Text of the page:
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Variables that influence binomial completion (Eaton & Newman, 2018)

posted on 2018-04-18, 18:04 authored by Catherine Torrington Eaton, Rochelle S. Newman
Purpose: The goal of this research was to institute an evidence base behind commonly used elicitation materials known as binomials (e.g., “day and night”) that are commonly used for persons with aphasia (PWAs). The study explored a number of linguistic variables that could influence successful binomial completion in nonaphasic adults and PWAs.
Method: Thirty nonaphasic adults and 11 PWAs were asked to verbally complete 128 binomials; responses were scored by accuracy and reaction time. Binomials were coded according to the following independent variables: frequency of usage, phonological (e.g., alliteration, rhyme) and semantic (i.e., antonymy) relationships, grammatical category of the response, and number of plausible binomial completions.
Results: Regression analyses demonstrated that, for both groups, greater accuracy was predicted by presence of antonymy and absence of a phonological relationship. Though reaction time models differed between groups, items that elicited a greater number of response options led to longer latencies across participants.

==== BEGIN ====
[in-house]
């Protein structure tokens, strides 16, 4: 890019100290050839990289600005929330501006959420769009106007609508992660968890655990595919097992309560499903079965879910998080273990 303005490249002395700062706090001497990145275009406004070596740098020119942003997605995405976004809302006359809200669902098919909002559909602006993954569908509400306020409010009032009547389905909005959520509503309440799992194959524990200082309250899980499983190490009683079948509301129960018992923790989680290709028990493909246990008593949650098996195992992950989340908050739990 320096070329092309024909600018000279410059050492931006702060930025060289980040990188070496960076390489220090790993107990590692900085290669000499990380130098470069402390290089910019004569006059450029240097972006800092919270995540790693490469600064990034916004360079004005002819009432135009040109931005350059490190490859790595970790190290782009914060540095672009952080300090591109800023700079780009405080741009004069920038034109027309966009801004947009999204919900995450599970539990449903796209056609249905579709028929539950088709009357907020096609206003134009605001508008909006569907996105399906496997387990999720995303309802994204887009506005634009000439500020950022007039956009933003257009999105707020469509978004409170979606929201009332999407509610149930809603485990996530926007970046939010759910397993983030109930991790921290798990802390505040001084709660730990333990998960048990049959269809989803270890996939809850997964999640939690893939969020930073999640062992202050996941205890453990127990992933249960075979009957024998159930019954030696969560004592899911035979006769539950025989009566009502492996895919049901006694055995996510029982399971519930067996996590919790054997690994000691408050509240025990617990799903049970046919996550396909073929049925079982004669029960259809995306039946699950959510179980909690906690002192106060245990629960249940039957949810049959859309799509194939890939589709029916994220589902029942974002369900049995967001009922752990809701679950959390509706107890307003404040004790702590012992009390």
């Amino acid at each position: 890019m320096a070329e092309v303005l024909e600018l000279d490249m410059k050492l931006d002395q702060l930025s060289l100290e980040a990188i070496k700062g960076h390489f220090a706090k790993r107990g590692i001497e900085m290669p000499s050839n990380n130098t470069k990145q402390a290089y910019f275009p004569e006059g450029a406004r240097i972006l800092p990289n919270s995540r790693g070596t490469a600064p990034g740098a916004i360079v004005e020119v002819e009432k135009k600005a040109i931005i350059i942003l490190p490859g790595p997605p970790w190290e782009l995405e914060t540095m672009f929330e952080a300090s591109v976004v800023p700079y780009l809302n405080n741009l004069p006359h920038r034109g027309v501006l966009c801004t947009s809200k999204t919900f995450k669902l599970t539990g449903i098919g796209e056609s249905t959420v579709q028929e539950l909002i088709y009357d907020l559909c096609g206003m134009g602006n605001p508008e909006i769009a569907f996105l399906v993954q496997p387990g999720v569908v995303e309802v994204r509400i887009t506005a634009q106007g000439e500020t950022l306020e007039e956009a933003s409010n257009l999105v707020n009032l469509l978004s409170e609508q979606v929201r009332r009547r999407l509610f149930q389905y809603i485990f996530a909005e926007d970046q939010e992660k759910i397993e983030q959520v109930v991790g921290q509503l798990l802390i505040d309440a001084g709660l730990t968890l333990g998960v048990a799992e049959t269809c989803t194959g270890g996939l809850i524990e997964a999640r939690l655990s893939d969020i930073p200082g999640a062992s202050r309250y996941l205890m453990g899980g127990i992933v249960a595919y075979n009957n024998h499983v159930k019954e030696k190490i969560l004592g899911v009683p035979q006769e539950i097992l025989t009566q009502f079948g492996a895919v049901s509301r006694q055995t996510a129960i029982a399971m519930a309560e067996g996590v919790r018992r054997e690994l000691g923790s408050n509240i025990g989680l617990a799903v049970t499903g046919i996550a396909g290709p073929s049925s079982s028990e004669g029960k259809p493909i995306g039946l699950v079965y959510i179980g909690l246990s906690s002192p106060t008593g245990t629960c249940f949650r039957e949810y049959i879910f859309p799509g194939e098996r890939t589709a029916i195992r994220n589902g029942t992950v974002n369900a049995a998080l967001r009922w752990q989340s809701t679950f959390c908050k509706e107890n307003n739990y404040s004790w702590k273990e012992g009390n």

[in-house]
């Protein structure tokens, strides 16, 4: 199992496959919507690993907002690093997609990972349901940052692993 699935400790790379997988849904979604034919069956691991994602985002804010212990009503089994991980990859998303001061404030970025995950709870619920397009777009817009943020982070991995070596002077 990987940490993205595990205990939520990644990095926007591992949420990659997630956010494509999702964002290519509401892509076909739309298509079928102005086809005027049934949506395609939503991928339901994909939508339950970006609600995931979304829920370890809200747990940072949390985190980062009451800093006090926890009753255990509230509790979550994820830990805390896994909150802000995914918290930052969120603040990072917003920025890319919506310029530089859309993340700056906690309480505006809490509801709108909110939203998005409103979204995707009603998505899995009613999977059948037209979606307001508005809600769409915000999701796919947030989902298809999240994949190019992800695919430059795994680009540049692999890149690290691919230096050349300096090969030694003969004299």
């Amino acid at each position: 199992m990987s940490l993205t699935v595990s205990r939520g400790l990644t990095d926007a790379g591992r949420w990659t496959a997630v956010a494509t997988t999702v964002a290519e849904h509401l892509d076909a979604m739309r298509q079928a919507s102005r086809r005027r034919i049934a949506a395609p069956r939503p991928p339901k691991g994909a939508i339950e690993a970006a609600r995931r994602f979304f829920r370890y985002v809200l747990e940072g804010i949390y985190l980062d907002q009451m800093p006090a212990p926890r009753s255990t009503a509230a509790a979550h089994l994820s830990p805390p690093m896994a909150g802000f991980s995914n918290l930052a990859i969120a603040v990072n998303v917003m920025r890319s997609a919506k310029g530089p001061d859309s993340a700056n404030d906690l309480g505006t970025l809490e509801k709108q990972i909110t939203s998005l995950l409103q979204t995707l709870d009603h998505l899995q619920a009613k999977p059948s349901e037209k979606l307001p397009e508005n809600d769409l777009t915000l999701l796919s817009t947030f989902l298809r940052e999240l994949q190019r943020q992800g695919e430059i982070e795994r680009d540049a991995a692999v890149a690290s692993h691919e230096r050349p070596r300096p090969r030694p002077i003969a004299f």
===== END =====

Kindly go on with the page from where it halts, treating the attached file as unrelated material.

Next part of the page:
Conclusion: Findings suggest that clinicians consider antonymy as well as the number of plausible responses for a given prompt when adapting the level of difficulty for their clients. Results also contribute to broader interdisciplinary research on how automatic language is processed in adults with and without neurogenic communication disorder.

Supplemental Material S1. List of binomials.

Supplemental Material S2. Sample coding of binomials.

Eaton, C. T., & Newman, R. S. (2018). Heart and ____ or give and ____? An exploration of variables that influence binomial completion for individuals with and without aphasia. American Journal of Speech-Language Pathology, 27, 819–826.


This work was conducted while the first author was supported under National Science Foundation Grant BCS 0745412 and the Ann G. Wiley graduate dissertation fellowship at the University of Maryland. The NSF grant was awarded to the second author. All other grants/fellowships were awarded to the first author.